“It will definitely be missed for a lot of reasons. Yet, the way I see it, is that this was a tradition for a bit of a generation, and it has spilled over into today’s generations,” Rankin continued. “So I think (the Chevron move) will be their progress for their generation. I mean, the LPGA is playing for $90 million this year. There’s a different face to it now. A big sponsor like Chevron is extremely important; I think going to a big metropolitan area is extremely important, and network TV is extremely important. Women’s golf has taken a huge growth spurt, and I think this (move) is probably fitting because of it.”
Rankin added that turning the pages of the tournament’s history is a chapter of education and tradition.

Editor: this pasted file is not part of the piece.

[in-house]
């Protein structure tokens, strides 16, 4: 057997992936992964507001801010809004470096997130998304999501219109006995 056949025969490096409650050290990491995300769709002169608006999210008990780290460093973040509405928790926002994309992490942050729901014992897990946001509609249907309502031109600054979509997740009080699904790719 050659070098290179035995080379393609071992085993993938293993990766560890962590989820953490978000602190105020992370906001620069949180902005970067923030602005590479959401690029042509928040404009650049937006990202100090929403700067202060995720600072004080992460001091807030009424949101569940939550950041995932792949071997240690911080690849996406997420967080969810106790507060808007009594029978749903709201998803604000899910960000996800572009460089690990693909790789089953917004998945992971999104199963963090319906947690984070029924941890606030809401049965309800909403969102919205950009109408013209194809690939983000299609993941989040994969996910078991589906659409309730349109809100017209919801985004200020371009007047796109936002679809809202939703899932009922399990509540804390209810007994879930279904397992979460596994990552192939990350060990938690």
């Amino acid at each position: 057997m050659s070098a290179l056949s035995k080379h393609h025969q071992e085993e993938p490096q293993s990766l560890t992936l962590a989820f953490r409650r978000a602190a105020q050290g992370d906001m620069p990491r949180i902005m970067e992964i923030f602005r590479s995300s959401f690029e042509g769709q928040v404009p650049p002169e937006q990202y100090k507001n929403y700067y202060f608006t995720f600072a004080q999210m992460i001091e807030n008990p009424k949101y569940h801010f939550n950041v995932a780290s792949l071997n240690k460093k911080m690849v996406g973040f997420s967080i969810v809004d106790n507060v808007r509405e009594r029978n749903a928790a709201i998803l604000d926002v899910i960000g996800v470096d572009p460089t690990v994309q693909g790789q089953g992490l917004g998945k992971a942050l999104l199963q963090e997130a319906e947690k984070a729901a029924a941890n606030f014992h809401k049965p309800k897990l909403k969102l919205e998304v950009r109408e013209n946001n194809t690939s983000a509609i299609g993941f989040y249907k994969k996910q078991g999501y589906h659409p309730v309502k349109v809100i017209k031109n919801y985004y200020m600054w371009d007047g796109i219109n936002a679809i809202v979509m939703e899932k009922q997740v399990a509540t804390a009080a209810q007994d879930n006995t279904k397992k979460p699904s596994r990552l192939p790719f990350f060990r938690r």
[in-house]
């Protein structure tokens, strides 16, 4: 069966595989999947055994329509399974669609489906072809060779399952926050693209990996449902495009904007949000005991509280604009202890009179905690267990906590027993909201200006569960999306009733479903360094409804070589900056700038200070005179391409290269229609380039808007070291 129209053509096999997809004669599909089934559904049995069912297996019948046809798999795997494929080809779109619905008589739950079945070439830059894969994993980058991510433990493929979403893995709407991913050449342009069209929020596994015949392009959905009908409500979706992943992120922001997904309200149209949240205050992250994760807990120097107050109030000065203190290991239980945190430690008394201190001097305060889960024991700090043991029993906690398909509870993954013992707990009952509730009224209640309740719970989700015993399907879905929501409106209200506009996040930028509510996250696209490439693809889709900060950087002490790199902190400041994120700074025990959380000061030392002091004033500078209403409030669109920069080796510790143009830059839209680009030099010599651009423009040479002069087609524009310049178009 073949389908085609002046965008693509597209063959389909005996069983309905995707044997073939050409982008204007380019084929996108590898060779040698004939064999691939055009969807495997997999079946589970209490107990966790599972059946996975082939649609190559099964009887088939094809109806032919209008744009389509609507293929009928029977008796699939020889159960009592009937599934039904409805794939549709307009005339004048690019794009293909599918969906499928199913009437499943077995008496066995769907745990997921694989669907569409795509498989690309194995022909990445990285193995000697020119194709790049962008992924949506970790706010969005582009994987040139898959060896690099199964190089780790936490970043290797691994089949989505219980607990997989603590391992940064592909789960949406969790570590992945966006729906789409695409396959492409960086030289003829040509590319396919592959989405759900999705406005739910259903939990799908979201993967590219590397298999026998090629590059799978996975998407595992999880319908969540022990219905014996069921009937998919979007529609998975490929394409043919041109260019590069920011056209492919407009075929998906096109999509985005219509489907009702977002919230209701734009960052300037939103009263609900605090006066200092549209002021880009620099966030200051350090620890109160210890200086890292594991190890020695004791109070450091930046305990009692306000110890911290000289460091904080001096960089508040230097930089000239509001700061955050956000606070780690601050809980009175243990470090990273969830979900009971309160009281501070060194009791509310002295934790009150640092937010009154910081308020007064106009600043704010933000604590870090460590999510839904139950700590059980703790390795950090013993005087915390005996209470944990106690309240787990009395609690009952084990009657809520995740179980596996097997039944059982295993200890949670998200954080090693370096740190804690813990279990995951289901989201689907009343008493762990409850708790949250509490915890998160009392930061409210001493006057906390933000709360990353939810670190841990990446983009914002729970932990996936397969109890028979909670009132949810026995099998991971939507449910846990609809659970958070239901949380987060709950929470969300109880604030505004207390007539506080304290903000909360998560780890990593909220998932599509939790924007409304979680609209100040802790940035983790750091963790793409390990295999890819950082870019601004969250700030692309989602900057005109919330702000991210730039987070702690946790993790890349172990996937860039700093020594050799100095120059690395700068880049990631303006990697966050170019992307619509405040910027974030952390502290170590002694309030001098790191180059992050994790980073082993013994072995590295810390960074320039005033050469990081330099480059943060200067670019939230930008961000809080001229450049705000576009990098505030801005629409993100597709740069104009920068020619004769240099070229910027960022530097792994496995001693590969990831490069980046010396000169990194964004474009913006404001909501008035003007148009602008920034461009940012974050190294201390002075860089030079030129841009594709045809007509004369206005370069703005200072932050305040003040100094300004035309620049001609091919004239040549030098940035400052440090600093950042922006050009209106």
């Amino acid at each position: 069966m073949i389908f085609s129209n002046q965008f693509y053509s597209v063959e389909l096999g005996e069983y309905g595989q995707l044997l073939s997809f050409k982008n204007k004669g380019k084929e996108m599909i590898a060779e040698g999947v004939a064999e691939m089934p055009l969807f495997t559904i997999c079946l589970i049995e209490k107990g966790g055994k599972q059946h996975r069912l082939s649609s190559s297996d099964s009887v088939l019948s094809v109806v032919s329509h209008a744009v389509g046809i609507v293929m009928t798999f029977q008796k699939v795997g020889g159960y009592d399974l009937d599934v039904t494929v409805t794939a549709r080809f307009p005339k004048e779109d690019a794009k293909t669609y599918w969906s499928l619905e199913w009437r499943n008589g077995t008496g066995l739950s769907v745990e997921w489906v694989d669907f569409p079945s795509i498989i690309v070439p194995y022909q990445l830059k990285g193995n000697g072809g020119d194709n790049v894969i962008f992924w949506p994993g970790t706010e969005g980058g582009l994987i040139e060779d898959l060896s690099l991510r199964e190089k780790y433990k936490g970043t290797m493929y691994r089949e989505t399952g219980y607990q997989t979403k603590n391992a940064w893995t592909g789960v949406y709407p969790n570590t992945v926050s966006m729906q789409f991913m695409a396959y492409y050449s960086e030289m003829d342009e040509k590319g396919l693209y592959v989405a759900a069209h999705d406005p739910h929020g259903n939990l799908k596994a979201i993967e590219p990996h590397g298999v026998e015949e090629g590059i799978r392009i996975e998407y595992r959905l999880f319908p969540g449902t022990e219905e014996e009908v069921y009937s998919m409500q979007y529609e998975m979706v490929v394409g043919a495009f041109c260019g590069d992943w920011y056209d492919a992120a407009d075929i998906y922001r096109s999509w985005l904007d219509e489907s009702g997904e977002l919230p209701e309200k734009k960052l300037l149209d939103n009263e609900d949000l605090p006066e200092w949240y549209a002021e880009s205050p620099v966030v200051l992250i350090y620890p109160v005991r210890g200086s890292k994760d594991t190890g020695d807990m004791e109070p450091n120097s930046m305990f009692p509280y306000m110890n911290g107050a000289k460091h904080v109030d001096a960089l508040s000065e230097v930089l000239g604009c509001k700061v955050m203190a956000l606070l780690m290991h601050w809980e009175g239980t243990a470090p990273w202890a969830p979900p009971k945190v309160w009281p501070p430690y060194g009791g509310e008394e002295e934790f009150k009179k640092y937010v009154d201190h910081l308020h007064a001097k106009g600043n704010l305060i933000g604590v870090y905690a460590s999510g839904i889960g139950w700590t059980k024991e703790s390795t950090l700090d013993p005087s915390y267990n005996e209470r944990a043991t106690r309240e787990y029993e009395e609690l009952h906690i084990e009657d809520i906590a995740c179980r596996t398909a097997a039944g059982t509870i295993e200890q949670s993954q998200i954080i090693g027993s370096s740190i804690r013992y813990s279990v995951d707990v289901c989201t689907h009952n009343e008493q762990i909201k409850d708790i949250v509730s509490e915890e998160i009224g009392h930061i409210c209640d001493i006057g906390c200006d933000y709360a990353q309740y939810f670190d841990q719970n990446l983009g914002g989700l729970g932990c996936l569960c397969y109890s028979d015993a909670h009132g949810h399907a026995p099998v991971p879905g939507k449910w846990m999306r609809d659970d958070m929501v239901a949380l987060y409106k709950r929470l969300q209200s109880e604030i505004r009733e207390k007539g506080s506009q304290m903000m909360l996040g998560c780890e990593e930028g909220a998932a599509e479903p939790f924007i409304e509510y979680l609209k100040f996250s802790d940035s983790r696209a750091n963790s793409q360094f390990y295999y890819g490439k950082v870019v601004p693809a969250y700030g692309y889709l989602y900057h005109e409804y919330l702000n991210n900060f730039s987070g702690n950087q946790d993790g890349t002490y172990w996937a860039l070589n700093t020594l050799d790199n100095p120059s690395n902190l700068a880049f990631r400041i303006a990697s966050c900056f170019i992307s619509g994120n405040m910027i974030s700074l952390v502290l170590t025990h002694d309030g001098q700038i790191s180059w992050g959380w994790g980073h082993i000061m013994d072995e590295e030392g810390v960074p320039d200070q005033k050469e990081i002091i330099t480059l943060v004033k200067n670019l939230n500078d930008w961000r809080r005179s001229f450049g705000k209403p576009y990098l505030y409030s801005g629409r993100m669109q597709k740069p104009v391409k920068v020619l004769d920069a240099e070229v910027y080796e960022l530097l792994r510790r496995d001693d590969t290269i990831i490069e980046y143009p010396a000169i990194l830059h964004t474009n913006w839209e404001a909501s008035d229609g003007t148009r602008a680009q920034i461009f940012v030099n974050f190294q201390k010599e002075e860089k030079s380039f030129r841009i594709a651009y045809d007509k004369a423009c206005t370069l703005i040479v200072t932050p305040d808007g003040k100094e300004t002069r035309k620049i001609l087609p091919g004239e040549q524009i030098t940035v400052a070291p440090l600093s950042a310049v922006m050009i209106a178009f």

“The one thing we can’t replace, because of the tournament’s history at this specific place, is a lot of today’s players really respect the past and what has happened here,” she said. “I think a lot of today’s players are, in some ways, more well-educated on the past because of this tournament.”
While Sunday offered an announcement of a Legends Tour (the LPGA's version of the PGA Tour Champions) event likely to debut at Mission Hills in the spring of 2023 as a pseudo-replacement tournament, the balance of the final round’s chatter was spent revisiting what was.
Few non-players have such perspective of the event as Gabe Codding, who began working with the tournament as a volunteer in 1996 before eventually ascending to the event’s tournament director from 2009-18.